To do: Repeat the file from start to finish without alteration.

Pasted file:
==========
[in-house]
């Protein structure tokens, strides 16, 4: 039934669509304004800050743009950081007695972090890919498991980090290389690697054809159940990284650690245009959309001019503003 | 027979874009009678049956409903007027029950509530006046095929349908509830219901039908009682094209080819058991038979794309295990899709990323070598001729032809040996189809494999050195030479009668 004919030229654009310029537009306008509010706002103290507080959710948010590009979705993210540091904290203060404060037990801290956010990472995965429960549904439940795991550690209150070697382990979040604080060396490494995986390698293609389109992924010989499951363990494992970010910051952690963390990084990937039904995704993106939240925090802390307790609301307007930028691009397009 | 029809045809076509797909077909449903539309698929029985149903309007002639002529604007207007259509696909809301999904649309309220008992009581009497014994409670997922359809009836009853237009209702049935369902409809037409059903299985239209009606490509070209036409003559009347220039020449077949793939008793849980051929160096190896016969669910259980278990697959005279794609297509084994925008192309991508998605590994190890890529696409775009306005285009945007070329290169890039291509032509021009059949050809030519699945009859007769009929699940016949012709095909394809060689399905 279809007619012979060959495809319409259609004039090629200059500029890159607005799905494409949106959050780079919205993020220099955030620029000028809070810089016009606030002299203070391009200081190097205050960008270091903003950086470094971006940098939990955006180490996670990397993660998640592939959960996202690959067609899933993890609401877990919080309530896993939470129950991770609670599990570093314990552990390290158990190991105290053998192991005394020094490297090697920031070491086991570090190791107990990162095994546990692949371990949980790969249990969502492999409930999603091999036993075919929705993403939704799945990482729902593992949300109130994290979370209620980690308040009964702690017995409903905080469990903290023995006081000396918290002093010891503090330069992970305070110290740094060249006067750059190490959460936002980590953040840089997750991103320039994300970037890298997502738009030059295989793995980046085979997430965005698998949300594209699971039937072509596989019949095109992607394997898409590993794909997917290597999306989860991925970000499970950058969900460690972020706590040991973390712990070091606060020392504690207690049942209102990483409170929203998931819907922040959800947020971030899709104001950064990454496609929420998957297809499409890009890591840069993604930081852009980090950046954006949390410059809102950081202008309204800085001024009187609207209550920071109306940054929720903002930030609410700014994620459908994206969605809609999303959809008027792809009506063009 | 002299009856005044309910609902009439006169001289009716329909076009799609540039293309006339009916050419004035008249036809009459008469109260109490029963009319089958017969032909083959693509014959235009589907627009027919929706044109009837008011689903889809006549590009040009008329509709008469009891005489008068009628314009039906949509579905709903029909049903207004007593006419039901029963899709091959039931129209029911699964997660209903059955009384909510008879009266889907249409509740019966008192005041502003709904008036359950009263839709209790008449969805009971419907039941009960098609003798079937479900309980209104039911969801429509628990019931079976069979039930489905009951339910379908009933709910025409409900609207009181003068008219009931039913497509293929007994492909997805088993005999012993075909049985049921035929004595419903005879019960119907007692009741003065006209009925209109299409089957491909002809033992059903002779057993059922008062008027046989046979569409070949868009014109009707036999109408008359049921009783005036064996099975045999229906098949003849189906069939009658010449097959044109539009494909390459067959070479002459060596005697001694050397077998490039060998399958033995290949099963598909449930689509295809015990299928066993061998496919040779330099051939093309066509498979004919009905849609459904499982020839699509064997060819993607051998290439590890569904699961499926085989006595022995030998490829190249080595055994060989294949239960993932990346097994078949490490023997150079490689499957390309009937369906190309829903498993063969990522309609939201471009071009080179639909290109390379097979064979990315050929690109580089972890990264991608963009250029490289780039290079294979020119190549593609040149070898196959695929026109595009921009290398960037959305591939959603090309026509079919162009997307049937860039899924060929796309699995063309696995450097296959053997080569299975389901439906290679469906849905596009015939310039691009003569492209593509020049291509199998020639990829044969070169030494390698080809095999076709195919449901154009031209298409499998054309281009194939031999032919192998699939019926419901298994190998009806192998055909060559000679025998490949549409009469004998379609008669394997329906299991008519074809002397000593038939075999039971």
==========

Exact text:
[in-house]
């Protein structure tokens, strides 16, 4: 039934669509304004800050743009950081007695972090890919498991980090290389690697054809159940990284650690245009959309001019503003 | 027979874009009678049956409903007027029950509530006046095929349908509830219901039908009682094209080819058991038979794309295990899709990323070598001729032809040996189809494999050195030479009668 004919030229654009310029537009306008509010706002103290507080959710948010590009979705993210540091904290203060404060037990801290956010990472995965429960549904439940795991550690209150070697382990979040604080060396490494995986390698293609389109992924010989499951363990494992970010910051952690963390990084990937039904995704993106939240925090802390307790609301307007930028691009397009 | 029809045809076509797909077909449903539309698929029985149903309007002639002529604007207007259509696909809301999904649309309220008992009581009497014994409670997922359809009836009853237009209702049935369902409809037409059903299985239209009606490509070209036409003559009347220039020449077949793939008793849980051929160096190896016969669910259980278990697959005279794609297509084994925008192309991508998605590994190890890529696409775009306005285009945007070329290169890039291509032509021009059949050809030519699945009859007769009929699940016949012709095909394809060689399905 279809007619012979060959495809319409259609004039090629200059500029890159607005799905494409949106959050780079919205993020220099955030620029000028809070810089016009606030002299203070391009200081190097205050960008270091903003950086470094971006940098939990955006180490996670990397993660998640592939959960996202690959067609899933993890609401877990919080309530896993939470129950991770609670599990570093314990552990390290158990190991105290053998192991005394020094490297090697920031070491086991570090190791107990990162095994546990692949371990949980790969249990969502492999409930999603091999036993075919929705993403939704799945990482729902593992949300109130994290979370209620980690308040009964702690017995409903905080469990903290023995006081000396918290002093010891503090330069992970305070110290740094060249006067750059190490959460936002980590953040840089997750991103320039994300970037890298997502738009030059295989793995980046085979997430965005698998949300594209699971039937072509596989019949095109992607394997898409590993794909997917290597999306989860991925970000499970950058969900460690972020706590040991973390712990070091606060020392504690207690049942209102990483409170929203998931819907922040959800947020971030899709104001950064990454496609929420998957297809499409890009890591840069993604930081852009980090950046954006949390410059809102950081202008309204800085001024009187609207209550920071109306940054929720903002930030609410700014994620459908994206969605809609999303959809008027792809009506063009 | 002299009856005044309910609902009439006169001289009716329909076009799609540039293309006339009916050419004035008249036809009459008469109260109490029963009319089958017969032909083959693509014959235009589907627009027919929706044109009837008011689903889809006549590009040009008329509709008469009891005489008068009628314009039906949509579905709903029909049903207004007593006419039901029963899709091959039931129209029911699964997660209903059955009384909510008879009266889907249409509740019966008192005041502003709904008036359950009263839709209790008449969805009971419907039941009960098609003798079937479900309980209104039911969801429509628990019931079976069979039930489905009951339910379908009933709910025409409900609207009181003068008219009931039913497509293929007994492909997805088993005999012993075909049985049921035929004595419903005879019960119907007692009741003065006209009925209109299409089957491909002809033992059903002779057993059922008062008027046989046979569409070949868009014109009707036999109408008359049921009783005036064996099975045999229906098949003849189906069939009658010449097959044109539009494909390459067959070479002459060596005697001694050397077998490039060998399958033995290949099963598909449930689509295809015990299928066993061998496919040779330099051939093309066509498979004919009905849609459904499982020839699509064997060819993607051998290439590890569904699961499926085989006595022995030998490829190249080595055994060989294949239960993932990346097994078949490490023997150079490689499957390309009937369906190309829903498993063969990522309609939201471009071009080179639909290109390379097979064979990315050929690109580089972890990264991608963009250029490289780039290079294979020119190549593609040149070898196959695929026109595009921009290398960037959305591939959603090309026509079919162009997307049937860039899924060929796309699995063309696995450097296959053997080569299975389901439906290679469906849905596009015939310039691009003569492209593509020049291509199998020639990829044969070169030494390698080809095999076709195919449901154009031209298409499998054309281009194939031999032919192998699939019926419901298994190998009806192998055909060559000679025998490949549409009469004998379609008669394997329906299991008519074809002397000593038939075999039971």